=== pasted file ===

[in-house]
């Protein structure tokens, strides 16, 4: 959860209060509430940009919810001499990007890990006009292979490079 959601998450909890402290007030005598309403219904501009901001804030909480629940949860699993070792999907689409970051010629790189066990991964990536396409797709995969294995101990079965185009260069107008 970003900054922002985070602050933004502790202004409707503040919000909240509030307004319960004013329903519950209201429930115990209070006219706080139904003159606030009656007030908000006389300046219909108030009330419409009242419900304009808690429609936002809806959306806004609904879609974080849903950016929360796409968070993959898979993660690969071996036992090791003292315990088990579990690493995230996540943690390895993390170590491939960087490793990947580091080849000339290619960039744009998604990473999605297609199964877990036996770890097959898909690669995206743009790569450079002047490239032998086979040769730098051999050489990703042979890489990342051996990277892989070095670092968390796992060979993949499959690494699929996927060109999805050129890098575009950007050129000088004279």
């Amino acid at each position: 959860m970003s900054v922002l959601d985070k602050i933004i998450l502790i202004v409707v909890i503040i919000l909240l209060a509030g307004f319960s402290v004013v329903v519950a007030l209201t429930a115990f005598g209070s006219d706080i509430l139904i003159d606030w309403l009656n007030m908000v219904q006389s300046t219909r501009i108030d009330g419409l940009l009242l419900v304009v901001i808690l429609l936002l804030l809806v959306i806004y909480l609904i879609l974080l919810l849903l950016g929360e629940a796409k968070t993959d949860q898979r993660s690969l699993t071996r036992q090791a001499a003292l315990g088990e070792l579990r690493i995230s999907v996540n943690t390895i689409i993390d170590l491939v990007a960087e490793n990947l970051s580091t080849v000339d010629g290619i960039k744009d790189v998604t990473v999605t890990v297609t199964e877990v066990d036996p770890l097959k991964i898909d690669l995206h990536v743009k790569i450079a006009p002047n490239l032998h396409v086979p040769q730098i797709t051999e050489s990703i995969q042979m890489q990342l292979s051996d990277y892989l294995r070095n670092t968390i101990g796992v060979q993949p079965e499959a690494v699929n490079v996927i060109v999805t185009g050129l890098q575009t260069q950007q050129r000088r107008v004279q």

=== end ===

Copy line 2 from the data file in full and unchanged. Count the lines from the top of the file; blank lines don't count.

């Protein structure tokens, strides 16, 4: 959860209060509430940009919810001499990007890990006009292979490079 959601998450909890402290007030005598309403219904501009901001804030909480629940949860699993070792999907689409970051010629790189066990991964990536396409797709995969294995101990079965185009260069107008 970003900054922002985070602050933004502790202004409707503040919000909240509030307004319960004013329903519950209201429930115990209070006219706080139904003159606030009656007030908000006389300046219909108030009330419409009242419900304009808690429609936002809806959306806004609904879609974080849903950016929360796409968070993959898979993660690969071996036992090791003292315990088990579990690493995230996540943690390895993390170590491939960087490793990947580091080849000339290619960039744009998604990473999605297609199964877990036996770890097959898909690669995206743009790569450079002047490239032998086979040769730098051999050489990703042979890489990342051996990277892989070095670092968390796992060979993949499959690494699929996927060109999805050129890098575009950007050129000088004279």